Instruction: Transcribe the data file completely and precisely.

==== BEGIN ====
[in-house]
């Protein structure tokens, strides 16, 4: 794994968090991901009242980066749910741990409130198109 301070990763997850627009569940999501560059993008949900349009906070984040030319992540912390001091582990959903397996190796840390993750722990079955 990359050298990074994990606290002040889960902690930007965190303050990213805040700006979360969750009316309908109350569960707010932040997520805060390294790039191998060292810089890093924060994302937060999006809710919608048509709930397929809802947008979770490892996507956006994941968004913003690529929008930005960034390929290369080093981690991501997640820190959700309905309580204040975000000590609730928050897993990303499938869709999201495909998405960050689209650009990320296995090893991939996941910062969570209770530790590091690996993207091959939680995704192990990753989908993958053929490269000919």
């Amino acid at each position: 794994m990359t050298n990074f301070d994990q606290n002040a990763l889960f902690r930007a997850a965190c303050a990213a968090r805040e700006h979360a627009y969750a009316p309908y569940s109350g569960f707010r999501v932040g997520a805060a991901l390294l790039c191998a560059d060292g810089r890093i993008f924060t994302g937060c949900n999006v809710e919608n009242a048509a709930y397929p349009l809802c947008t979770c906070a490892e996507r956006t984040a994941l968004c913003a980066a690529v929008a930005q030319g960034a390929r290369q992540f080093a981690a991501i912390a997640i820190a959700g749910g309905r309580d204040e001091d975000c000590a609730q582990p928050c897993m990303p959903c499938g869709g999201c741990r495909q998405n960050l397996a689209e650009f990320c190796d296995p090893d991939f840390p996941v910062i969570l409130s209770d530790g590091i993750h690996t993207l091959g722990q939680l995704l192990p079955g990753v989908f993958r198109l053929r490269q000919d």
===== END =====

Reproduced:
[in-house]
């Protein structure tokens, strides 16, 4: 794994968090991901009242980066749910741990409130198109 301070990763997850627009569940999501560059993008949900349009906070984040030319992540912390001091582990959903397996190796840390993750722990079955 990359050298990074994990606290002040889960902690930007965190303050990213805040700006979360969750009316309908109350569960707010932040997520805060390294790039191998060292810089890093924060994302937060999006809710919608048509709930397929809802947008979770490892996507956006994941968004913003690529929008930005960034390929290369080093981690991501997640820190959700309905309580204040975000000590609730928050897993990303499938869709999201495909998405960050689209650009990320296995090893991939996941910062969570209770530790590091690996993207091959939680995704192990990753989908993958053929490269000919």
């Amino acid at each position: 794994m990359t050298n990074f301070d994990q606290n002040a990763l889960f902690r930007a997850a965190c303050a990213a968090r805040e700006h979360a627009y969750a009316p309908y569940s109350g569960f707010r999501v932040g997520a805060a991901l390294l790039c191998a560059d060292g810089r890093i993008f924060t994302g937060c949900n999006v809710e919608n009242a048509a709930y397929p349009l809802c947008t979770c906070a490892e996507r956006t984040a994941l968004c913003a980066a690529v929008a930005q030319g960034a390929r290369q992540f080093a981690a991501i912390a997640i820190a959700g749910g309905r309580d204040e001091d975000c000590a609730q582990p928050c897993m990303p959903c499938g869709g999201c741990r495909q998405n960050l397996a689209e650009f990320c190796d296995p090893d991939f840390p996941v910062i969570l409130s209770d530790g590091i993750h690996t993207l091959g722990q939680l995704l192990p079955g990753v989908f993958r198109l053929r490269q000919d």